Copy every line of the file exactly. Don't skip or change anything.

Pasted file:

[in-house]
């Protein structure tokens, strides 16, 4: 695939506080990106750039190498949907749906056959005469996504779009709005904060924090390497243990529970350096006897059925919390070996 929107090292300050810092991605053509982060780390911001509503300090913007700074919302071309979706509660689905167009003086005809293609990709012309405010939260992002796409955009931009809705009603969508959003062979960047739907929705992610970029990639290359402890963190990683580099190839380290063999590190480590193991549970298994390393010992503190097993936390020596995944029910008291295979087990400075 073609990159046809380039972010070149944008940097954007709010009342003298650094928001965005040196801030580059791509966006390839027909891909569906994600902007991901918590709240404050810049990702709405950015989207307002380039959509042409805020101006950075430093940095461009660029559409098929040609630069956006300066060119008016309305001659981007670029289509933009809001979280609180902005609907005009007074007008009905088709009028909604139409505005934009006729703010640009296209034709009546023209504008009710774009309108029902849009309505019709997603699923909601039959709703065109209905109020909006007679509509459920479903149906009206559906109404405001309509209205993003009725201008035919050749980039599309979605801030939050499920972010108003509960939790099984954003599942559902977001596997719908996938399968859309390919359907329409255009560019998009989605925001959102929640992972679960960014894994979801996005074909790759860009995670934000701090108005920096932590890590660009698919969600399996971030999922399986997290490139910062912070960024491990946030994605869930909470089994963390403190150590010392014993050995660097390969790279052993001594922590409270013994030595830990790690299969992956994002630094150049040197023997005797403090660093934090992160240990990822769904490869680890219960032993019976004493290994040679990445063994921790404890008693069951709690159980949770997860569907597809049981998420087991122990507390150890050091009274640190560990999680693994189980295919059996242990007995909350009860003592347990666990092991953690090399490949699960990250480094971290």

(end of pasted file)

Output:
[in-house]
């Protein structure tokens, strides 16, 4: 695939506080990106750039190498949907749906056959005469996504779009709005904060924090390497243990529970350096006897059925919390070996 929107090292300050810092991605053509982060780390911001509503300090913007700074919302071309979706509660689905167009003086005809293609990709012309405010939260992002796409955009931009809705009603969508959003062979960047739907929705992610970029990639290359402890963190990683580099190839380290063999590190480590193991549970298994390393010992503190097993936390020596995944029910008291295979087990400075 073609990159046809380039972010070149944008940097954007709010009342003298650094928001965005040196801030580059791509966006390839027909891909569906994600902007991901918590709240404050810049990702709405950015989207307002380039959509042409805020101006950075430093940095461009660029559409098929040609630069956006300066060119008016309305001659981007670029289509933009809001979280609180902005609907005009007074007008009905088709009028909604139409505005934009006729703010640009296209034709009546023209504008009710774009309108029902849009309505019709997603699923909601039959709703065109209905109020909006007679509509459920479903149906009206559906109404405001309509209205993003009725201008035919050749980039599309979605801030939050499920972010108003509960939790099984954003599942559902977001596997719908996938399968859309390919359907329409255009560019998009989605925001959102929640992972679960960014894994979801996005074909790759860009995670934000701090108005920096932590890590660009698919969600399996971030999922399986997290490139910062912070960024491990946030994605869930909470089994963390403190150590010392014993050995660097390969790279052993001594922590409270013994030595830990790690299969992956994002630094150049040197023997005797403090660093934090992160240990990822769904490869680890219960032993019976004493290994040679990445063994921790404890008693069951709690159980949770997860569907597809049981998420087991122990507390150890050091009274640190560990999680693994189980295919059996242990007995909350009860003592347990666990092991953690090399490949699960990250480094971290």